You may err against God in a game of chess and still could hope to get away with it. Not against Magnus Carlsen. He will eat you. Alive! Viswanathan Anand is not the first one to find that out. He will not be the last either.
Carlsen is not the first one to discover that chess is a game of several less-than-perfect moves. If everyone could always find the best move every time, there will be no fun in playing chess. When you have many promising-looking moves to choose from, you sometimes end up choosing one of the weaker ones. Chances of you doing that are particularly high when you have been playing for hours, when the game reaches the endgame. Be assured, Carlsen will be ready for you.
Twice Anand erred from positions he could have drawn. Once Anand seemed on course for a stunningly brilliant win that could have brought him back into the match, and erred. Carlsen beat him. Anand made three fatal blunders. Carlsen made none. The margin for error at the highest level in sport is thin. It is almost non-existent against Carlsen.
He is not the first genius to move a chess piece. His rival in the just-concluded match himself is one. Bobby Fischer was there before him. There were Jose Raul Capablanca Paul Morphy too.
Carlsen uses his rare gift almost to the maximum. He found out that a game of chess could well begin in the endgame. What if only a relatively small percentage of the games went to the ending under normal circumstances. What if most Grandmasters would happily draw at the sight of an equal or slightly inferior ending: you could after all save your energy for another day, especially if you were playing black. You offer a draw, and get it most of the time — that is, if Carlsen is not your opponent. He doesn’t accept offers of draw. He doesn’t offer it, either.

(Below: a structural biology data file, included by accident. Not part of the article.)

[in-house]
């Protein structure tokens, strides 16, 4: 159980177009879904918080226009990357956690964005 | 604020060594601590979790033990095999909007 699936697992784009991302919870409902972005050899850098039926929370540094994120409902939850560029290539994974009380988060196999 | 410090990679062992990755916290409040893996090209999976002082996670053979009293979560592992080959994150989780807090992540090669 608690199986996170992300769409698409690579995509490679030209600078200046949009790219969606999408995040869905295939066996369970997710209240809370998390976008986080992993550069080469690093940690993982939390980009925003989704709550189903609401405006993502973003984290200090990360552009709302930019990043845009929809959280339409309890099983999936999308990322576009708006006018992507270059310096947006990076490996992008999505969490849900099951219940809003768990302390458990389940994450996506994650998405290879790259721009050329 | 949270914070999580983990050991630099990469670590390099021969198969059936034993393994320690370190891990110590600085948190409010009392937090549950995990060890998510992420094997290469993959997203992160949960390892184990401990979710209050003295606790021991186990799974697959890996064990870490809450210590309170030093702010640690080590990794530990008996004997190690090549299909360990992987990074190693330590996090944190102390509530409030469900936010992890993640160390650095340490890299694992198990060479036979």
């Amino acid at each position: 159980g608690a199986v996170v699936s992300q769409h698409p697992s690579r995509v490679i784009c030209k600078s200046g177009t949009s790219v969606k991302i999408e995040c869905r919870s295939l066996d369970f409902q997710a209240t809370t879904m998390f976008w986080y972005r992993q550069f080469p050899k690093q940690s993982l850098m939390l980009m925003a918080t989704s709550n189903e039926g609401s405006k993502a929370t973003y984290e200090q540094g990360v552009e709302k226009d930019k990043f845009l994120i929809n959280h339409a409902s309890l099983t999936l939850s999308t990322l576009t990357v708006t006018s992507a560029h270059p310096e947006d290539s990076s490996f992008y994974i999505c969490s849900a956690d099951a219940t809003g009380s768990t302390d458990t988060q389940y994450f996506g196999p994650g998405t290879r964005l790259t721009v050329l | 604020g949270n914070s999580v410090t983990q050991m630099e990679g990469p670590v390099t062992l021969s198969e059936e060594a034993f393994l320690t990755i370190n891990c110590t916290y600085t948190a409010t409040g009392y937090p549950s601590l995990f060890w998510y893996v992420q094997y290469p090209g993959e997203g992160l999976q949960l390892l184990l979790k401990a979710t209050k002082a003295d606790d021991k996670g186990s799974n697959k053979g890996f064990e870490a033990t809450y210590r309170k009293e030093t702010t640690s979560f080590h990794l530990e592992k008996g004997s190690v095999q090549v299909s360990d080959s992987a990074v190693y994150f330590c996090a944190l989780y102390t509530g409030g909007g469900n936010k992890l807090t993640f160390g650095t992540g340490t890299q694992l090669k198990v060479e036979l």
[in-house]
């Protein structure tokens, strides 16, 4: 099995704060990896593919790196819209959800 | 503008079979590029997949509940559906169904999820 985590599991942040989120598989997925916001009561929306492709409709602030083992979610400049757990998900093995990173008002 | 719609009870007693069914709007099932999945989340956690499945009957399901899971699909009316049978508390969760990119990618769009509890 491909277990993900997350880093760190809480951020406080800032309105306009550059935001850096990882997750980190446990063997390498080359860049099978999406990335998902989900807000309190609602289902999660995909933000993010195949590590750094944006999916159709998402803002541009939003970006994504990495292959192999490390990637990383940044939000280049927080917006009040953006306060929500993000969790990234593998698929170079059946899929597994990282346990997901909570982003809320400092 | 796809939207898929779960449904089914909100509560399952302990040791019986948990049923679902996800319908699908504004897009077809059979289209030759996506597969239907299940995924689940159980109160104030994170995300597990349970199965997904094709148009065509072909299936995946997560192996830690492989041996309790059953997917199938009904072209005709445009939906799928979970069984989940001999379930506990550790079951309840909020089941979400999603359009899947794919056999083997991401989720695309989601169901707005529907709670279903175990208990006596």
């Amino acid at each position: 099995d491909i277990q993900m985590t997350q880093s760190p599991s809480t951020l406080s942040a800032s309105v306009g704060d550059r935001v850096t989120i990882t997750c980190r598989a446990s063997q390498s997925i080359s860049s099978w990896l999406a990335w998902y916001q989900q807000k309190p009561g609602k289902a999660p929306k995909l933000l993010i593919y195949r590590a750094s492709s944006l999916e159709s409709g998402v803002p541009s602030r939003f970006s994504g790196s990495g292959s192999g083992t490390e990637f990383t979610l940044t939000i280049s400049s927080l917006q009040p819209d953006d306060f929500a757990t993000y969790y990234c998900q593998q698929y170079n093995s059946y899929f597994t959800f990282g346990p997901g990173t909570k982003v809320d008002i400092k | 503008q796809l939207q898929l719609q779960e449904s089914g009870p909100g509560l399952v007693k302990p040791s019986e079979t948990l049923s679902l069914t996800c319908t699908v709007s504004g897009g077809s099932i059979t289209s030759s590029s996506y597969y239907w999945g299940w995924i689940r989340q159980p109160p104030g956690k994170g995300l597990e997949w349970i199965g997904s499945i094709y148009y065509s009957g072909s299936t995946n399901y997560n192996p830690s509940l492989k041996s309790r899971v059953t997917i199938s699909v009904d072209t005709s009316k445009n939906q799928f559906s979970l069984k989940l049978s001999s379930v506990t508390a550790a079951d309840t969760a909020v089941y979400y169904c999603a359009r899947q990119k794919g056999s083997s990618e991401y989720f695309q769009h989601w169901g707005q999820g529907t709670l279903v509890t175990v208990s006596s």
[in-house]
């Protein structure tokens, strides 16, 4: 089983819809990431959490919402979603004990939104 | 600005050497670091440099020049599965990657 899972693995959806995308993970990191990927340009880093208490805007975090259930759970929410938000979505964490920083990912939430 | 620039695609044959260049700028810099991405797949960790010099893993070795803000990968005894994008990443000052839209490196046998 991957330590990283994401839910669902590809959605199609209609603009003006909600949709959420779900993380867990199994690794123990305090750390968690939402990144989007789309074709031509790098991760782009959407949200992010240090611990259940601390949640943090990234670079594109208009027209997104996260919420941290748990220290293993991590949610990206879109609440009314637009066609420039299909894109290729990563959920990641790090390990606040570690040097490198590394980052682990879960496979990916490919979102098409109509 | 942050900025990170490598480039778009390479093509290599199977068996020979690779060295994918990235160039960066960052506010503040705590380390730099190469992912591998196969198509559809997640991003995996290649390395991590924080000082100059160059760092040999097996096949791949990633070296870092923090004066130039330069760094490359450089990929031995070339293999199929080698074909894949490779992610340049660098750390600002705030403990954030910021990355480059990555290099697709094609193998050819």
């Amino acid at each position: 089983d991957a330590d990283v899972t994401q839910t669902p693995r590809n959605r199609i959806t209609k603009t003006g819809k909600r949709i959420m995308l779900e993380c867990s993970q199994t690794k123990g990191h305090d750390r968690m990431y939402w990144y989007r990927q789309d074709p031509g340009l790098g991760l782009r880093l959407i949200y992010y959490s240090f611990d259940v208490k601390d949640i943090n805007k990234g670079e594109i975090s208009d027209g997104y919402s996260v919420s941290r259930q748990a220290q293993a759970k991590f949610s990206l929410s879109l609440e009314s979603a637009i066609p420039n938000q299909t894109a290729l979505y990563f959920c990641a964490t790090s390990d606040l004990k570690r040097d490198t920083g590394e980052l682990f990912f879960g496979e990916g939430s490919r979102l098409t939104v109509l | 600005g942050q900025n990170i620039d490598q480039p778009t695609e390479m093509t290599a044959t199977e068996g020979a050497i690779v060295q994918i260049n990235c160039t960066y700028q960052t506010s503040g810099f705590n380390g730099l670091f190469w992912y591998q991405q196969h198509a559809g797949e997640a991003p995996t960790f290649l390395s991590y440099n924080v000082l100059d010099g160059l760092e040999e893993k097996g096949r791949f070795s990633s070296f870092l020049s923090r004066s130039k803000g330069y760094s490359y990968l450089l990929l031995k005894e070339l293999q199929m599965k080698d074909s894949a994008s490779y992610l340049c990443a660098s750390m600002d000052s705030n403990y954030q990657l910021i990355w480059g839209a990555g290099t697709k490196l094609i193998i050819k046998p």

Playing to win
He believes in playing till the end. He wants to win every game he plays. That is why he became the World No.1 at 19 and the World champion at 22. That is also why he is already the strongest player of all time.
He is playing at a level that we have not seen since Bobby Fischer, who didn’t possess the level-headedness that Carlsen has though.
The American didn’t just lose his grip on the crown, but on his game and his mind as well. Fischer had the potential to dominate world chess for a long time after being crowned the World champion in 1972, but he didn’t even turn up to defend his title.
Carlsen has not just the potential but the will too. It is difficult to see anyone of his current rivals snatching his crown in any time soon. This is one reign that could last for a while.
And Carlsen is good for world chess. He has the charisma to attract more people to chess; he has been voted as one of the sexiest men by Cosmpolitan and has modelled for global brands. The entire world followed his campaign in Chennai.
It is not as if his game is without flaws. His openings are less than perfect; he may take quite some time before he could achieve the theoretical mastery of Anand or Garry Kasparov. He may not ever reach there, even. He may not need to. Hasn’t he won the World championship without it?
The fact is, a perfect opening could only make you feel better at the beginning of the game, but once the real game begins, Carlsen would begin to make you feel uneasy. He could create something out of nothing. Like a magician.
He would go on playing correctly for so long, tirelessly, that he would force you to make an incorrect move. And that is all he needs. Carlsen is very young. He could only get better. That is a scary thought.